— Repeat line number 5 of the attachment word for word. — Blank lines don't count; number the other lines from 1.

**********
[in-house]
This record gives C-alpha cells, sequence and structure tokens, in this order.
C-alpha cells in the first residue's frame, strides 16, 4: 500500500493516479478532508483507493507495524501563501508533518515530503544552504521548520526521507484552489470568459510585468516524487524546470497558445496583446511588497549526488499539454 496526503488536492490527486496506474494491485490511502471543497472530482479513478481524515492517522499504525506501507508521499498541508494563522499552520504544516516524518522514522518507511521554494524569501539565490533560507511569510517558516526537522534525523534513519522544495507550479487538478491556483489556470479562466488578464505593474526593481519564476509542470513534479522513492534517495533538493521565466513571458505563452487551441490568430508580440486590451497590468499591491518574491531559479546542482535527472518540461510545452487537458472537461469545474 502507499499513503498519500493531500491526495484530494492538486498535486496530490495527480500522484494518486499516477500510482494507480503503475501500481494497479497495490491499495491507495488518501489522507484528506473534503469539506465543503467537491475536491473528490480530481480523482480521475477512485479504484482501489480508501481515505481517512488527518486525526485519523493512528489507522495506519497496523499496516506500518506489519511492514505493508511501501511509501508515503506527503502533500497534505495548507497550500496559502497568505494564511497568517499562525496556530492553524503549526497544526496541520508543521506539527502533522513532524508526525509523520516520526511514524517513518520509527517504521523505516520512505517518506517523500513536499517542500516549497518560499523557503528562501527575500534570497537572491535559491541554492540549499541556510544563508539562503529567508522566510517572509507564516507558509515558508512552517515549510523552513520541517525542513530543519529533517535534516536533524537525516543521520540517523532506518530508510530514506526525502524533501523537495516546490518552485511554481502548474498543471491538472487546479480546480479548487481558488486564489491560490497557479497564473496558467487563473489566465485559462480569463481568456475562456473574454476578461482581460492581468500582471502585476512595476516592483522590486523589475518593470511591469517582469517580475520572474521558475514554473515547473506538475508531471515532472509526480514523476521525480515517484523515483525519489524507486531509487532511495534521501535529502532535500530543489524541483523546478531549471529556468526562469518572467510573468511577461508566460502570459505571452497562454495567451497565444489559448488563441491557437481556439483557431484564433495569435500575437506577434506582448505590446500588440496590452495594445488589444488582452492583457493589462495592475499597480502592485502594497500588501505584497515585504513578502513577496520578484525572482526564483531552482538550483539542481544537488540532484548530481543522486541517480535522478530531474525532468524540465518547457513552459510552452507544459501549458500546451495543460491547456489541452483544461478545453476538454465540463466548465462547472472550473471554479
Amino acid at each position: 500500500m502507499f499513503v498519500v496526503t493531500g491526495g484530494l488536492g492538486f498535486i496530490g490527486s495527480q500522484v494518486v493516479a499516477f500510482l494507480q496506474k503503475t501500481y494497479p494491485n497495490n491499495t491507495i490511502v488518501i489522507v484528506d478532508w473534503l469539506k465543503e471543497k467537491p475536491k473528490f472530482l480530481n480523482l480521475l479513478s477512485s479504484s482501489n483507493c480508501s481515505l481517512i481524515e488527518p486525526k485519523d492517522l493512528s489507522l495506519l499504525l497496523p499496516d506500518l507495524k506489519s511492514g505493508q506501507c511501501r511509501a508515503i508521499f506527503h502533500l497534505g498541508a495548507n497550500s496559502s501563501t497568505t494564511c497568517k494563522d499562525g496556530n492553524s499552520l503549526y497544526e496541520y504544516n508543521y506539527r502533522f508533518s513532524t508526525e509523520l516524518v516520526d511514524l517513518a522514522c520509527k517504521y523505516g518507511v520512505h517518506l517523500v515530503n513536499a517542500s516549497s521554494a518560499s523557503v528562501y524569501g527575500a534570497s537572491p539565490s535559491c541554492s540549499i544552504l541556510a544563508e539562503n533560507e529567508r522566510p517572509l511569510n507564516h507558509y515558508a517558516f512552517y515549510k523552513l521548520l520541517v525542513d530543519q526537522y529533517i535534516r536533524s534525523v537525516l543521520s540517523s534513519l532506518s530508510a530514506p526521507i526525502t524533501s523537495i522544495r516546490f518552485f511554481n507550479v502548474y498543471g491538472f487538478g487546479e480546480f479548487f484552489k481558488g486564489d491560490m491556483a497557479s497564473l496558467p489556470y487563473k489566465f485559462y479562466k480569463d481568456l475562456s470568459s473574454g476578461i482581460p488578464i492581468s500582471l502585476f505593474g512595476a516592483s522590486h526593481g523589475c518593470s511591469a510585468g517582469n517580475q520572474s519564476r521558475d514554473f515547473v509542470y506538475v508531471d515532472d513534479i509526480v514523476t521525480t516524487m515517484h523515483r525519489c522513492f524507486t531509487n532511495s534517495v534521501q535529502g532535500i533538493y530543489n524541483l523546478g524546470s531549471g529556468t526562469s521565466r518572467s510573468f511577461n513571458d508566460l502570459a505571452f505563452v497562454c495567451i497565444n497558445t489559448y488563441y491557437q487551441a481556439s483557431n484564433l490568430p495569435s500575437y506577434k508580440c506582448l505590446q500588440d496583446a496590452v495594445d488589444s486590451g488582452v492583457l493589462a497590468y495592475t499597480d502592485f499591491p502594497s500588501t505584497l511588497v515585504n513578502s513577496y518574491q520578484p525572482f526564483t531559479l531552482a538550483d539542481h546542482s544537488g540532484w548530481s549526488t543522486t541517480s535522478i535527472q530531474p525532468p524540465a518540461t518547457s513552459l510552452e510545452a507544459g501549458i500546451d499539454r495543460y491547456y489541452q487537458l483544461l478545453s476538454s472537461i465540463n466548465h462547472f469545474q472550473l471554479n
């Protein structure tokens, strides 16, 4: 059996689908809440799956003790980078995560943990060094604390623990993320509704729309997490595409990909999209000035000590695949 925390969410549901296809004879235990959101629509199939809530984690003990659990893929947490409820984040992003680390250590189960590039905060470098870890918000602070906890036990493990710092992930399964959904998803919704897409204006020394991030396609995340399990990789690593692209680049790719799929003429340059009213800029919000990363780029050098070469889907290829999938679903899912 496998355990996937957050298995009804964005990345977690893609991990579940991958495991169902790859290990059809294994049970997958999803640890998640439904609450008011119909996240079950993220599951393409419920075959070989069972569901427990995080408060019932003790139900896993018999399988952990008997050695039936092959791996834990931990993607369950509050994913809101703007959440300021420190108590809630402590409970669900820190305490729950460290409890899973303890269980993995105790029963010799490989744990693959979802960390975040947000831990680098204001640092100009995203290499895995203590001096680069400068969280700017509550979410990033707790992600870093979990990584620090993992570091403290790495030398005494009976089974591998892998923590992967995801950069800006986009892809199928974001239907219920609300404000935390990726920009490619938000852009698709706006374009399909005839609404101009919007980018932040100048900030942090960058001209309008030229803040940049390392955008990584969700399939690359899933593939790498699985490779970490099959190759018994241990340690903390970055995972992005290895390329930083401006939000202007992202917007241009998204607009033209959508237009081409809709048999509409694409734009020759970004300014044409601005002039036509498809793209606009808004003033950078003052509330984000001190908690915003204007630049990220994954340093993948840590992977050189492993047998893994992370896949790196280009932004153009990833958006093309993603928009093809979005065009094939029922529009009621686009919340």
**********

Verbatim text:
């Protein structure tokens, strides 16, 4: 059996689908809440799956003790980078995560943990060094604390623990993320509704729309997490595409990909999209000035000590695949 925390969410549901296809004879235990959101629509199939809530984690003990659990893929947490409820984040992003680390250590189960590039905060470098870890918000602070906890036990493990710092992930399964959904998803919704897409204006020394991030396609995340399990990789690593692209680049790719799929003429340059009213800029919000990363780029050098070469889907290829999938679903899912 496998355990996937957050298995009804964005990345977690893609991990579940991958495991169902790859290990059809294994049970997958999803640890998640439904609450008011119909996240079950993220599951393409419920075959070989069972569901427990995080408060019932003790139900896993018999399988952990008997050695039936092959791996834990931990993607369950509050994913809101703007959440300021420190108590809630402590409970669900820190305490729950460290409890899973303890269980993995105790029963010799490989744990693959979802960390975040947000831990680098204001640092100009995203290499895995203590001096680069400068969280700017509550979410990033707790992600870093979990990584620090993992570091403290790495030398005494009976089974591998892998923590992967995801950069800006986009892809199928974001239907219920609300404000935390990726920009490619938000852009698709706006374009399909005839609404101009919007980018932040100048900030942090960058001209309008030229803040940049390392955008990584969700399939690359899933593939790498699985490779970490099959190759018994241990340690903390970055995972992005290895390329930083401006939000202007992202917007241009998204607009033209959508237009081409809709048999509409694409734009020759970004300014044409601005002039036509498809793209606009808004003033950078003052509330984000001190908690915003204007630049990220994954340093993948840590992977050189492993047998893994992370896949790196280009932004153009990833958006093309993603928009093809979005065009094939029922529009009621686009919340």